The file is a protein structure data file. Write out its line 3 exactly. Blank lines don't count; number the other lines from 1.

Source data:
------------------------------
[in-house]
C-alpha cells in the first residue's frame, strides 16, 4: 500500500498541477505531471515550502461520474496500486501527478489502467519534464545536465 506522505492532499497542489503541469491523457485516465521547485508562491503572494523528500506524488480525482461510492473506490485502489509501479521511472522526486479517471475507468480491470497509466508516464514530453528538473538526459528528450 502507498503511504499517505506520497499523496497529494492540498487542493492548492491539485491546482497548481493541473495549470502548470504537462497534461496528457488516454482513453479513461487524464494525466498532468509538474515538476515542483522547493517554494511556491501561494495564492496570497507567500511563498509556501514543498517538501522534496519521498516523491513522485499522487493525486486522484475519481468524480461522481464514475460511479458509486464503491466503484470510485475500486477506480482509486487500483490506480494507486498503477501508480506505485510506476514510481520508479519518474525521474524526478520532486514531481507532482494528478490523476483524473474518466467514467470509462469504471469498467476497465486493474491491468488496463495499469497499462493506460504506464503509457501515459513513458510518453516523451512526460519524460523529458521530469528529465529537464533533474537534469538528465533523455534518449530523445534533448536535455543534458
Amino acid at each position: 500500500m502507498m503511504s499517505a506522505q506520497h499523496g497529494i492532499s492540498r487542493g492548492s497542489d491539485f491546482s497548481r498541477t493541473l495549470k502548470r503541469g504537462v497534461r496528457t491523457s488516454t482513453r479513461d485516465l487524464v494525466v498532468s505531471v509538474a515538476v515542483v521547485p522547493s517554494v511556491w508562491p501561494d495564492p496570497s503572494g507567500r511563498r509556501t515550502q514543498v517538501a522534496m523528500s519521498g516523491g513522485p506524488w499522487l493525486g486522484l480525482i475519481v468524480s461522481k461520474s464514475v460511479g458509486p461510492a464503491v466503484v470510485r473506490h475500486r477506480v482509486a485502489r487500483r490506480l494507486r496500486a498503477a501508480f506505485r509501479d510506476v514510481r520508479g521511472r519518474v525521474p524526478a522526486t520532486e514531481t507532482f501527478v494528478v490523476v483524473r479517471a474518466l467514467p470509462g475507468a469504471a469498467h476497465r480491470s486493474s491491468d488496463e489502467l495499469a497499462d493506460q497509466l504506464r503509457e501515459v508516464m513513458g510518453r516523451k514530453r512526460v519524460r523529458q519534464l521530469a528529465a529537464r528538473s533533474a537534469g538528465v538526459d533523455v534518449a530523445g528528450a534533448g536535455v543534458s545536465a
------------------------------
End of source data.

Amino acid at each position: 500500500m502507498m503511504s499517505a506522505q506520497h499523496g497529494i492532499s492540498r487542493g492548492s497542489d491539485f491546482s497548481r498541477t493541473l495549470k502548470r503541469g504537462v497534461r496528457t491523457s488516454t482513453r479513461d485516465l487524464v494525466v498532468s505531471v509538474a515538476v515542483v521547485p522547493s517554494v511556491w508562491p501561494d495564492p496570497s503572494g507567500r511563498r509556501t515550502q514543498v517538501a522534496m523528500s519521498g516523491g513522485p506524488w499522487l493525486g486522484l480525482i475519481v468524480s461522481k461520474s464514475v460511479g458509486p461510492a464503491v466503484v470510485r473506490h475500486r477506480v482509486a485502489r487500483r490506480l494507486r496500486a498503477a501508480f506505485r509501479d510506476v514510481r520508479g521511472r519518474v525521474p524526478a522526486t520532486e514531481t507532482f501527478v494528478v490523476v483524473r479517471a474518466l467514467p470509462g475507468a469504471a469498467h476497465r480491470s486493474s491491468d488496463e489502467l495499469a497499462d493506460q497509466l504506464r503509457e501515459v508516464m513513458g510518453r516523451k514530453r512526460v519524460r523529458q519534464l521530469a528529465a529537464r528538473s533533474a537534469g538528465v538526459d533523455v534518449a530523445g528528450a534533448g536535455v543534458s545536465a